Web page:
Elliptic Curve Hashed Menezes-Qu-Vanstone

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#include <cryptopp/eccrypto.h>

Elliptic Curve Hashed Menezes-Qu-Vanstone, or ECFHMQV, is an ECMQV key agreement with enhancement and additional security properties published in HMQV: A High-Performance Secure Diffie-Hellman Protocol. ECHMQV avoids leaking low-order bits by hashing the shared secret after performing the customary MQV exchange.

The patch and code below was contributed to the Crypto++ community by Enrgies, Ray Clayton and Jeffrey Walton. Enrgies wanted to use an MQV-based key agreement scheme in a project and graciously donated the implementation back to the community.

The patch was later improved by Uri Blumenthal with feedback from colleagues. The improved patch is not compatible with the original patch. The compatibility differences are not security related; rather, they relate to the size of some operands (subgroup sizes versus hash sizes).

Ján Jančár showed Crypto++ 8.2 and below leaked timing information in elliptic curve gear. You should upgrade to Crypto++ 8.3 and above. Also see Issue 869, Elliptic Curve timing leaks.

Hashes and Curves

By default, Crypto++ uses SHA256 as the hash function for ECHMQV. The hash meets current security level requirements for 3TDEA and AES. For a smaller or larger hash, we can perform the following.

typedef ECHMQV< ECP, DL_GroupParameters_EC< ECP >::DefaultCofactorOption, SHA1 >::Domain ECHMQV160;
typedef ECHMQV< ECP, DL_GroupParameters_EC< ECP >::DefaultCofactorOption, SHA384 >::Domain ECHMQV384;

hmqv uses hashing at key points to harden against information leakage. Internally, the hash function is similar to below, where A and B are static public keys, and X and Y are ephemeral public keys. agreedValueLength specifies the size of the output buffer agreedValue.

Hash(sigma, XX, YY, AA, BB, agreedValue, agreedValueLength);

agreedValueLength depends on the hash block size and not the field element size. To determine the required size, call the AgreedValueLength function as shown in the example below.

Sample Program

Fully Hashed MQV is somewhat different than other key agreement classes, such as DH, DH2, ECDH and ECMQV. hmqv has some symmetry, but it is necessary to specify a role: client or server. For example, in the code below, hmqvA is assuming the client role by specifying true in its constructor, and hmqvB is assuming the server role by specifying false.

While its not readily apparent, it does not matter which object sends the first message (ie, who takes the 'client' role and who takes the 'server' role). What matters is the roles are opposed between the parties participating in the exchange. For example, a 'server' could send the first message to a 'client'. In fact, Sarr, Elbaz–Vincent and Bajard's paper uses the terms Initiator and Recipient (the recipient responds to the initiator).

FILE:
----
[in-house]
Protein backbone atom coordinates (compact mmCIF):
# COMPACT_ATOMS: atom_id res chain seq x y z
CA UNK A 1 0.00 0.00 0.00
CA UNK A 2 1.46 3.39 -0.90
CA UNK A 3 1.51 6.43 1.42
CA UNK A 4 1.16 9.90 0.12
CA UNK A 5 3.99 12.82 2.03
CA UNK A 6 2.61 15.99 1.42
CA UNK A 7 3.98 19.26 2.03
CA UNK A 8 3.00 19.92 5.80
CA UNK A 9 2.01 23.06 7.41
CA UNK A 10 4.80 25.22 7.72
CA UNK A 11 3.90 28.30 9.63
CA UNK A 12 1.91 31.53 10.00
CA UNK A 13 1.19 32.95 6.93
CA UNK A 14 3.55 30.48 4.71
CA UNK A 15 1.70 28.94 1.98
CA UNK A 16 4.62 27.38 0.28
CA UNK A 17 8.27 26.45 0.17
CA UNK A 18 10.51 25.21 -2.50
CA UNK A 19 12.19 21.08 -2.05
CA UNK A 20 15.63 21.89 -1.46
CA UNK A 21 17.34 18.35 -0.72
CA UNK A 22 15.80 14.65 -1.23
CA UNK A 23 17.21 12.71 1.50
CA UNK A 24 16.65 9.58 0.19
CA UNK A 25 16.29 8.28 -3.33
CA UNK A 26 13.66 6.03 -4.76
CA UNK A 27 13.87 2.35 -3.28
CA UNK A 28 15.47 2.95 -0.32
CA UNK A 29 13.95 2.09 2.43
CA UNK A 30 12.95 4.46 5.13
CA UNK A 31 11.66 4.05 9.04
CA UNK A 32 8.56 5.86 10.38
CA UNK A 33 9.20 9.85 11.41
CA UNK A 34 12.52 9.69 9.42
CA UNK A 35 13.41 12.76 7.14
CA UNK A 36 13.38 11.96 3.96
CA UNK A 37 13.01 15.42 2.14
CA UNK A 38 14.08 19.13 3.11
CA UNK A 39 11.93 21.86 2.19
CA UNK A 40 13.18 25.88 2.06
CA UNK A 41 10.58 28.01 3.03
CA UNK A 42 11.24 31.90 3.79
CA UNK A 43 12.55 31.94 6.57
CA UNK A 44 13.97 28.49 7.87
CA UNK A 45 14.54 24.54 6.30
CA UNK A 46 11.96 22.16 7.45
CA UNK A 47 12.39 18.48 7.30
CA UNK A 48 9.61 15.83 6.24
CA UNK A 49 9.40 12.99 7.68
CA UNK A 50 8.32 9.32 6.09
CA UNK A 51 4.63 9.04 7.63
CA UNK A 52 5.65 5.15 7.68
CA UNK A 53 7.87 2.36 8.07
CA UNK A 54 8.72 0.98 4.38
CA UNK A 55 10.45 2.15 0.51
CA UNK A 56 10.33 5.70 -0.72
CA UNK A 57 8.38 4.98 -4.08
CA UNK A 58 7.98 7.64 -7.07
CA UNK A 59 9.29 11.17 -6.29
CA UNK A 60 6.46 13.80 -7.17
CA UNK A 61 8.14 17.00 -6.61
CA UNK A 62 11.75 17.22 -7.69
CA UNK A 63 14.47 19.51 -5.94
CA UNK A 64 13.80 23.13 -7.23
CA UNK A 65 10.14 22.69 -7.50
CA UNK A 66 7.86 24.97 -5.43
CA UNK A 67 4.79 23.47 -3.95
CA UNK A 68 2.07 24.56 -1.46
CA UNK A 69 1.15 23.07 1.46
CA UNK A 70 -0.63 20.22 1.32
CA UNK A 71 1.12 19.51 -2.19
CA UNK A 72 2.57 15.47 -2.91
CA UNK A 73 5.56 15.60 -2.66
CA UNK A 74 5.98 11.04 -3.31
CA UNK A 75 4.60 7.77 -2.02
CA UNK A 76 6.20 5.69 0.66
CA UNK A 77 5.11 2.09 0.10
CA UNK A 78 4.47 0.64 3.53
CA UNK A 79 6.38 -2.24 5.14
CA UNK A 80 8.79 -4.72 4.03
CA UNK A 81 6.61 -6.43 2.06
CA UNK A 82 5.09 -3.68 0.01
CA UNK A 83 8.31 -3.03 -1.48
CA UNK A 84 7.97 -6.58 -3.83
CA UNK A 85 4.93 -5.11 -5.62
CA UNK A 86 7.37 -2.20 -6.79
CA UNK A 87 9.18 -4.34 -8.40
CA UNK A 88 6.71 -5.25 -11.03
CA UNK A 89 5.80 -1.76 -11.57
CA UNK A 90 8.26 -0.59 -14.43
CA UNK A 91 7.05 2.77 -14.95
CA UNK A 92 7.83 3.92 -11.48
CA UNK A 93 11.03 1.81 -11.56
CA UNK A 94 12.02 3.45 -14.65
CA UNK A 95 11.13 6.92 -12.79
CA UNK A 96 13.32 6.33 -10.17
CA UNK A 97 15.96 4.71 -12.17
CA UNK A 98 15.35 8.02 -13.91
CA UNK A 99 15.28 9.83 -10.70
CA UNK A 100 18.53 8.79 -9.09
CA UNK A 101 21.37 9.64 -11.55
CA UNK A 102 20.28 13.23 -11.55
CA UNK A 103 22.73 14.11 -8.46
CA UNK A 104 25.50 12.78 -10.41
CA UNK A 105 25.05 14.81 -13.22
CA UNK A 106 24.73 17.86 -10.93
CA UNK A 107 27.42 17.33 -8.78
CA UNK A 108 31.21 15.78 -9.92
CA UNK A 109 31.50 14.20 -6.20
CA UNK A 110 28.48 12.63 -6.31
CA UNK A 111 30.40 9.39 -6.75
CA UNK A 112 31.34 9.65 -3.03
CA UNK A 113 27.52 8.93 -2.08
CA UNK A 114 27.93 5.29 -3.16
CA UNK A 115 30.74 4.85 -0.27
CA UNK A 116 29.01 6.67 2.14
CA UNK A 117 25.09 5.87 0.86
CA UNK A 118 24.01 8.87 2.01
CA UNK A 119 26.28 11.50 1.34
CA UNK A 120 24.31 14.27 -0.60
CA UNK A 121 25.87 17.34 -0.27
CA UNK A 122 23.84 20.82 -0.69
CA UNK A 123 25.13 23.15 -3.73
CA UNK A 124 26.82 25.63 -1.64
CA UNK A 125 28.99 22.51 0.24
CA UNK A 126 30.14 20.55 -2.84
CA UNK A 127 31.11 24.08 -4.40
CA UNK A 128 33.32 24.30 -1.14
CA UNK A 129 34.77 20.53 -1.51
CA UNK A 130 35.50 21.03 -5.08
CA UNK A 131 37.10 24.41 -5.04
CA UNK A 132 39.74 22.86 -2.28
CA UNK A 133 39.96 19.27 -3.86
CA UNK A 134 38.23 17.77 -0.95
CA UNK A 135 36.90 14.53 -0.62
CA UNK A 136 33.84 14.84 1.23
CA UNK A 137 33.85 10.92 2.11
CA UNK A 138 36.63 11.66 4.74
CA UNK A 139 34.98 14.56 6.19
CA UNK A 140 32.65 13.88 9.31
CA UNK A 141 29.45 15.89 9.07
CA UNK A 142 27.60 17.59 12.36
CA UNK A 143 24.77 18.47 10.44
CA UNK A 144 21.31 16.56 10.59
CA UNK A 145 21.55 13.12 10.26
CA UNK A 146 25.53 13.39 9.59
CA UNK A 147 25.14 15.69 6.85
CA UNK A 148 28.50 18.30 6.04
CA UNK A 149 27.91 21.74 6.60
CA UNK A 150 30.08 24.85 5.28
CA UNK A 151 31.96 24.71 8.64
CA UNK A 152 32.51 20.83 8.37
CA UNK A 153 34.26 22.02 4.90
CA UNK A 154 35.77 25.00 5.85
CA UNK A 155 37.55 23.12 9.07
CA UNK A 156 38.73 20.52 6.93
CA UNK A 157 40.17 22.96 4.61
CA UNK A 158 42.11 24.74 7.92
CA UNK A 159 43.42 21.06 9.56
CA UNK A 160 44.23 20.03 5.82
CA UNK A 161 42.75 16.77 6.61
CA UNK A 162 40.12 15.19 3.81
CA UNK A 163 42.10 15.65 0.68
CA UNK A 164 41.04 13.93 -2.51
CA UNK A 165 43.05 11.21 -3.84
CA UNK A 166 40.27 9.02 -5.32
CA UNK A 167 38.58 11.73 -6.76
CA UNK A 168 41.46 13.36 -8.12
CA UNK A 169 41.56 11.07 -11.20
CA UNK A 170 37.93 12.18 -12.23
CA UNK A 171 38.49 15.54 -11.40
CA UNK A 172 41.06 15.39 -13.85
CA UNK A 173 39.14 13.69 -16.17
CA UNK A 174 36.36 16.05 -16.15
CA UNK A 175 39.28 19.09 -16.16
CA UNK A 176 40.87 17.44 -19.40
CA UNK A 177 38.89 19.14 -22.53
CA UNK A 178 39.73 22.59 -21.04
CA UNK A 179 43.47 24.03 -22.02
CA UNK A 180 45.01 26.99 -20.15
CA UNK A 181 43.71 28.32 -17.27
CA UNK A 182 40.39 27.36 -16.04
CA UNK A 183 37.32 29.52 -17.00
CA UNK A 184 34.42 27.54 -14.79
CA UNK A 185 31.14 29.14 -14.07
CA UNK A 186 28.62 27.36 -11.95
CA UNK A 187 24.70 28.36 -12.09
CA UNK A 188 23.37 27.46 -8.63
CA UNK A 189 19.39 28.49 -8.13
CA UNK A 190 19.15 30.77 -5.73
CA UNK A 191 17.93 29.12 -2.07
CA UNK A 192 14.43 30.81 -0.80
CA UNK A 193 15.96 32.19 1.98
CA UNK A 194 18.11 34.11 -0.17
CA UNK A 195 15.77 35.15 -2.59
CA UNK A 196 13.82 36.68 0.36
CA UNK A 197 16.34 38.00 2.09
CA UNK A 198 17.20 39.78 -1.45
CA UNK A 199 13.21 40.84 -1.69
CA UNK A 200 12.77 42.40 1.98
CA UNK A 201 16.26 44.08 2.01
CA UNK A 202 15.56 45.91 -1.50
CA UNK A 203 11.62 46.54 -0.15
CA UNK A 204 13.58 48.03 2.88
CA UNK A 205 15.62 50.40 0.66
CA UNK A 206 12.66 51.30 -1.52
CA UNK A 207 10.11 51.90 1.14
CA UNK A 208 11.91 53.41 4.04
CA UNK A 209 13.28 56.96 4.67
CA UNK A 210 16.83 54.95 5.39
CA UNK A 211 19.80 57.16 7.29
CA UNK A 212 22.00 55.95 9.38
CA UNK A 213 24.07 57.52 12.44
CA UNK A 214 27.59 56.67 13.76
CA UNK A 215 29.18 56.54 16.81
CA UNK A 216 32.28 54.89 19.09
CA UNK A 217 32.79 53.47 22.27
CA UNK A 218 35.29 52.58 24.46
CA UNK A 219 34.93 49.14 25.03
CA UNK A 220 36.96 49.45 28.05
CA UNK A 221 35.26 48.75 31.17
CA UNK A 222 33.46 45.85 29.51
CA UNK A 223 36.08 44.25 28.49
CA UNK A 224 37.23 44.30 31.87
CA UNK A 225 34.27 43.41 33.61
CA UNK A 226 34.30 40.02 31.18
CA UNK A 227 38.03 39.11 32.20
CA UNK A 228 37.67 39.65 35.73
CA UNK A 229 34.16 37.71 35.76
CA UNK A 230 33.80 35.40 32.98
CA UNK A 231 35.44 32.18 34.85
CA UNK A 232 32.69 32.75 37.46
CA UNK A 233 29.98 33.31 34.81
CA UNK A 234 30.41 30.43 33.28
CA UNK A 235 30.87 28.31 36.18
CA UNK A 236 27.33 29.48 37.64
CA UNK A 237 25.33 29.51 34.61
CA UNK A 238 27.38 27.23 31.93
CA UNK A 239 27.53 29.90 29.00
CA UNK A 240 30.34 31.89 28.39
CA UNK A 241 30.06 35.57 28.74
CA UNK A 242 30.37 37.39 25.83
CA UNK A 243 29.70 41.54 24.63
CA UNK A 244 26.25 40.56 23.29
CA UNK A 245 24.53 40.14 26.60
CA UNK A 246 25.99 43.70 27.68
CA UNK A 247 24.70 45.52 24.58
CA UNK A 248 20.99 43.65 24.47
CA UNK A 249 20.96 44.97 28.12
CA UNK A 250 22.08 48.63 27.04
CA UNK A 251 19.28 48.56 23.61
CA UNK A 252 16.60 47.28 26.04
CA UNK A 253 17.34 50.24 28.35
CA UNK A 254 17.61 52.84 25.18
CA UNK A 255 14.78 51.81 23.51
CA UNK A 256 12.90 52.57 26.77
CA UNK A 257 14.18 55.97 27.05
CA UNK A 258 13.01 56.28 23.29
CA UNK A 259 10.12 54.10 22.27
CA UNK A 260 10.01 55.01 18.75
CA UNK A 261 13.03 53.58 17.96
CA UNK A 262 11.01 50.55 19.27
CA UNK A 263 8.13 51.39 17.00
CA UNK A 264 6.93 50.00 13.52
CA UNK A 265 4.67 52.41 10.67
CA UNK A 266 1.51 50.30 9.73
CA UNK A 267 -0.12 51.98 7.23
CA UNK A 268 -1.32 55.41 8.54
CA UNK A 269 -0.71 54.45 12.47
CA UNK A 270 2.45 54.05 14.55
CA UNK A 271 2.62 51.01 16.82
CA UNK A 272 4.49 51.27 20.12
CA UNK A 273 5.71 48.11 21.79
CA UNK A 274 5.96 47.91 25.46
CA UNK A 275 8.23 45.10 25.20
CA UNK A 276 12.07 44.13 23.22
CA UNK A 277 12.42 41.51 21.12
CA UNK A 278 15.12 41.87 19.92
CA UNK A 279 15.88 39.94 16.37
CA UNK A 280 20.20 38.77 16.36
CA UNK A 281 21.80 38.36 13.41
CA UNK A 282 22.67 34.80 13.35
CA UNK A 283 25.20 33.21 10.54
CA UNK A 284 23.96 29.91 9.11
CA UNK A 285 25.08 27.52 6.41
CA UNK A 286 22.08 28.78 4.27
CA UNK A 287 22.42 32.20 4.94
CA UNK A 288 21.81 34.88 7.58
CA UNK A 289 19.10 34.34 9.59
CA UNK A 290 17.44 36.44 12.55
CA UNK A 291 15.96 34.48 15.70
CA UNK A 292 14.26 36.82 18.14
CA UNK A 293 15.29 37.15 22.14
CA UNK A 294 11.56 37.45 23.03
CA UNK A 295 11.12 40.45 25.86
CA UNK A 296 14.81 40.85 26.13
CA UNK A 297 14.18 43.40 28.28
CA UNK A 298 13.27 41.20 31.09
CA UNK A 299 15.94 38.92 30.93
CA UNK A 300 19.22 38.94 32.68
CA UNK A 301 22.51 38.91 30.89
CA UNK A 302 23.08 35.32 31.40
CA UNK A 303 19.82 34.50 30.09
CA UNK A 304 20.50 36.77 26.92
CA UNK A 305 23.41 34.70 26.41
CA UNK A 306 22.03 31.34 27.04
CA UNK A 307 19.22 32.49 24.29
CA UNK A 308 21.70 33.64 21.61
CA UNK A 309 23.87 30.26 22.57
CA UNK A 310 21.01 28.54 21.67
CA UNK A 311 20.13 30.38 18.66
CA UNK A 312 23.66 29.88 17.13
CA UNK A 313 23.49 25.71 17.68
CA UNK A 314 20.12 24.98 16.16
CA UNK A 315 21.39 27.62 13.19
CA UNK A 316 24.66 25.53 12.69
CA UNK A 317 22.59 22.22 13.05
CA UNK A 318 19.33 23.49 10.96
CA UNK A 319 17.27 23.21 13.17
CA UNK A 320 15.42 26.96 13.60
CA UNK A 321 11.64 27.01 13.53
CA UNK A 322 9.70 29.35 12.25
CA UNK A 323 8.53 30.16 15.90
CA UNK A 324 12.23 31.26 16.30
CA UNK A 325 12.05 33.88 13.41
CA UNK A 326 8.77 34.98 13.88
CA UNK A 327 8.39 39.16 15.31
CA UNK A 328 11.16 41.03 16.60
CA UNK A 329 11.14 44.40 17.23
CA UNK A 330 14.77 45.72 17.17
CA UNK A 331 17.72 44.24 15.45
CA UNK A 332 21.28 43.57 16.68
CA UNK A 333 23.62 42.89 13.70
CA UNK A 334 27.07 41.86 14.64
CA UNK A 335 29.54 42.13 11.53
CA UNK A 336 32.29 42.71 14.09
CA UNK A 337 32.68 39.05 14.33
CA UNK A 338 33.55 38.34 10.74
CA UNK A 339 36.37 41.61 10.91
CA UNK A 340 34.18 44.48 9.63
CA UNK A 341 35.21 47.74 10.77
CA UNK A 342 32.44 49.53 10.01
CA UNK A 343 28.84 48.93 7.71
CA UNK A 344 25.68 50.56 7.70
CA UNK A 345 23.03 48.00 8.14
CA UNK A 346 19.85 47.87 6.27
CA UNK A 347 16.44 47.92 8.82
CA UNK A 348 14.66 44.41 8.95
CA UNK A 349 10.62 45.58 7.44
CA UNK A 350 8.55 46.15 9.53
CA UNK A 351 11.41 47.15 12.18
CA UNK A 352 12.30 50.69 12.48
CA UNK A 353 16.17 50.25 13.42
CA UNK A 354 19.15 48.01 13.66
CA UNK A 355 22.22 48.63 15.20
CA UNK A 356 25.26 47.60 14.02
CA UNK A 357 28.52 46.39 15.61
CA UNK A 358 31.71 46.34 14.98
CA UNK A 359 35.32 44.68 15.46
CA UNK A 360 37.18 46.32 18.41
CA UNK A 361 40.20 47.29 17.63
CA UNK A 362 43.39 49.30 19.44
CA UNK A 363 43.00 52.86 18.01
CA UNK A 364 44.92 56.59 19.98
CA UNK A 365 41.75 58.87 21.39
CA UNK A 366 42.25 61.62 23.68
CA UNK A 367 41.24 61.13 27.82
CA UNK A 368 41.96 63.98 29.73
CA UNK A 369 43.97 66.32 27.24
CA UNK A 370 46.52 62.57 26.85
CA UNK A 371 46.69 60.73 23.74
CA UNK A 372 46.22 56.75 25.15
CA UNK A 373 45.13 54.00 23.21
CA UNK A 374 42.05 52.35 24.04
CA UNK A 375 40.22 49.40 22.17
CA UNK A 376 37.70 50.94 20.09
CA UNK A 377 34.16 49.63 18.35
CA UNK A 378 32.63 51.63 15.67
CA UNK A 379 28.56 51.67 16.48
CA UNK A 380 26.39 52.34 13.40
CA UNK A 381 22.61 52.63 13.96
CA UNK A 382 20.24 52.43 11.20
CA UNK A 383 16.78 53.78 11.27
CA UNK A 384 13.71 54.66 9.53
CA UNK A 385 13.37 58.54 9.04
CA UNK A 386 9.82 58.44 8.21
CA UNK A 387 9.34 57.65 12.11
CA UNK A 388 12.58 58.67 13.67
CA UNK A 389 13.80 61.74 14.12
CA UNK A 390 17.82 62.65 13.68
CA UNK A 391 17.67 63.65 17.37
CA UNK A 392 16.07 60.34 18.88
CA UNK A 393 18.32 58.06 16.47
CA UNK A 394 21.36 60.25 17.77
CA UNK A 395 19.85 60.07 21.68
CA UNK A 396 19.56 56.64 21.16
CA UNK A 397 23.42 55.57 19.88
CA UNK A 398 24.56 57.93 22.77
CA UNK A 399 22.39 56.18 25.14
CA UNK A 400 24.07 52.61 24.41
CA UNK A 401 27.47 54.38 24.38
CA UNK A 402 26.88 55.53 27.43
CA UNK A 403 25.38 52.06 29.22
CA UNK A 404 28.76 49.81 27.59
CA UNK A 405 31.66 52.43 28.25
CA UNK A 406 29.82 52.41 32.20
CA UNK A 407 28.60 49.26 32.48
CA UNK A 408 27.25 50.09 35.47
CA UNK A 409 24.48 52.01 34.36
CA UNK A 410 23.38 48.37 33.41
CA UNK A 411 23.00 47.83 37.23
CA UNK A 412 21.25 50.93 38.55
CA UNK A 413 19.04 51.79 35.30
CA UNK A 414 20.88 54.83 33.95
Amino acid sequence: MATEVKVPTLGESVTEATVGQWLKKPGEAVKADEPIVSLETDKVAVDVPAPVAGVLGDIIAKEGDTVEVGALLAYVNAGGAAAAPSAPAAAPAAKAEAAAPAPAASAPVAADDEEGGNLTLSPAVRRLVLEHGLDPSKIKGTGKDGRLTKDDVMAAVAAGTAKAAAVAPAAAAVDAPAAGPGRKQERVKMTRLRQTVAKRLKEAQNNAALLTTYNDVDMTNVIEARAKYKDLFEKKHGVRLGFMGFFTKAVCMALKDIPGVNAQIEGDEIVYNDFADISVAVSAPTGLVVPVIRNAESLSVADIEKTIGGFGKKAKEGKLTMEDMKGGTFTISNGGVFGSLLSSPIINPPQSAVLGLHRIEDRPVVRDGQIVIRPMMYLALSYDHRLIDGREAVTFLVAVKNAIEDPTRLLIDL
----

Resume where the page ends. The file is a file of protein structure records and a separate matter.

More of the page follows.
The agreed upon value is encoded as an Integer because the class overloads the output operator, which makes it easy to print. In practice, the shared secret is usually hashed before use, and then used as a Key Encryption Key (KEK) to transport a random session key; or used as a Content Encryption Key (CEK). In the case of hmqv, the shared secret does not require hashing.

#include "cryptlib.h"
#include "eccrypto.h"
#include "secblock.h"
#include "osrng.h"
#include "oids.h"
#include "hex.h"

#include <iostream>
#include <string>
#include <stdexcept>

int main(int argc, char* argv[])
    using namespace CryptoPP;
    using namespace CryptoPP::ASN1;

    AutoSeededRandomPool rng;
    const OID CURVE = secp256r1();

    ECHMQV < ECP >::Domain hmqvA( CURVE, true /*client*/ ), hmqvB( CURVE, false /*server*/ );


    // Party A, static (long term) key pair
    SecByteBlock sprivA(hmqvA.StaticPrivateKeyLength()), spubA(hmqvA.StaticPublicKeyLength());

    // Party A, ephemeral (temporary) key pair
    SecByteBlock eprivA(hmqvA.EphemeralPrivateKeyLength()), epubA(hmqvA.EphemeralPublicKeyLength());

    // Party B, static (long term) key pair
    SecByteBlock sprivB(hmqvB.StaticPrivateKeyLength()), spubB(hmqvB.StaticPublicKeyLength());

    // Party B, ephemeral (temporary) key pair
    SecByteBlock eprivB(hmqvB.EphemeralPrivateKeyLength()), epubB(hmqvB.EphemeralPublicKeyLength());


    // Imitate a long term (static) key
    hmqvA.GenerateStaticKeyPair(rng, sprivA, spubA);

    // Ephemeral (temporary) key
    hmqvA.GenerateEphemeralKeyPair(rng, eprivA, epubA);

    // Imitate a long term (static) key
    hmqvB.GenerateStaticKeyPair(rng, sprivB, spubB);

    // Ephemeral (temporary) key
    hmqvB.GenerateEphemeralKeyPair(rng, eprivB, epubB);


    SecByteBlock sharedA(hmqvA.AgreedValueLength()), sharedB(hmqvB.AgreedValueLength());

    if(!hmqvA.Agree(sharedA, sprivA, eprivA, spubB, epubB))
        throw std::runtime_error("Failed to reach shared secret (A)");

    if(!hmqvB.Agree(sharedB, sprivB, eprivB, spubA, epubA))
        throw std::runtime_error("Failed to reach shared secret (B)");

    Integer ssa, ssb;
    ssa.Decode(sharedA.BytePtr(), sharedA.SizeInBytes());
    std::cout << "(A): " << std::hex << ssa << std::endl;
    ssb.Decode(sharedB.BytePtr(), sharedB.SizeInBytes());
    std::cout << "(B): " << std::hex << ssb << std::endl;

    if(ssa != ssb)
        throw std::runtime_error("Failed to reach shared secret (C)");

    std::cout << "Agreed to shared secret" << std::endl;

    return 0;

In production, the test ssa != ssb cannot be performed since the values will be on different hosts. A problem with agreement will not be detected until data starts flowing - the first data packet received will not authenticate.

A typical run of the program using secp256r1 is shown below.

$ ./test.exe 
(A): 6e49956701879bed3a89fbcd4b168dbef80f720cbb3fddfaffcfd383561e8a98h
(B): 6e49956701879bed3a89fbcd4b168dbef80f720cbb3fddfaffcfd383561e8a98h
Agreed to shared secret


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